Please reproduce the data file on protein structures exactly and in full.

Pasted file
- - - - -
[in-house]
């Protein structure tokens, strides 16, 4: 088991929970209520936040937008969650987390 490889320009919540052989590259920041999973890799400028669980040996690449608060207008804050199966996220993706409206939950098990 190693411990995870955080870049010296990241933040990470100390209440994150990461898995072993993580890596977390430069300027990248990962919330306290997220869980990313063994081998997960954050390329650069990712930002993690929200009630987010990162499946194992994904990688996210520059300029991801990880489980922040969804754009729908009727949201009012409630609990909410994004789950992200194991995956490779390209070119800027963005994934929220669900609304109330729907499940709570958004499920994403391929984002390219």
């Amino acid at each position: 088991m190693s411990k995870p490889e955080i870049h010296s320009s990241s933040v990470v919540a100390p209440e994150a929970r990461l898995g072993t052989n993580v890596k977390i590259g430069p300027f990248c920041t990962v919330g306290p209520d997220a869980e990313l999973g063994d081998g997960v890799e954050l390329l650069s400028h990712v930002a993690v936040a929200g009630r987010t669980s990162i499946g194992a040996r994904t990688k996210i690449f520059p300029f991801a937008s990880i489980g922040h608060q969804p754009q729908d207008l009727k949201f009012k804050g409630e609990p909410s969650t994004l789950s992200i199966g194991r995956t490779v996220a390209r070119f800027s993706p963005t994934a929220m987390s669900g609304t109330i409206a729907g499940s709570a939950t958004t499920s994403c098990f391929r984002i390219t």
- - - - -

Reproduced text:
[in-house]
């Protein structure tokens, strides 16, 4: 088991929970209520936040937008969650987390 490889320009919540052989590259920041999973890799400028669980040996690449608060207008804050199966996220993706409206939950098990 190693411990995870955080870049010296990241933040990470100390209440994150990461898995072993993580890596977390430069300027990248990962919330306290997220869980990313063994081998997960954050390329650069990712930002993690929200009630987010990162499946194992994904990688996210520059300029991801990880489980922040969804754009729908009727949201009012409630609990909410994004789950992200194991995956490779390209070119800027963005994934929220669900609304109330729907499940709570958004499920994403391929984002390219």
């Amino acid at each position: 088991m190693s411990k995870p490889e955080i870049h010296s320009s990241s933040v990470v919540a100390p209440e994150a929970r990461l898995g072993t052989n993580v890596k977390i590259g430069p300027f990248c920041t990962v919330g306290p209520d997220a869980e990313l999973g063994d081998g997960v890799e954050l390329l650069s400028h990712v930002a993690v936040a929200g009630r987010t669980s990162i499946g194992a040996r994904t990688k996210i690449f520059p300029f991801a937008s990880i489980g922040h608060q969804p754009q729908d207008l009727k949201f009012k804050g409630e609990p909410s969650t994004l789950s992200i199966g194991r995956t490779v996220a390209r070119f800027s993706p963005t994934a929220m987390s669900g609304t109330i409206a729907g499940s709570a939950t958004t499920s994403c098990f391929r984002i390219t």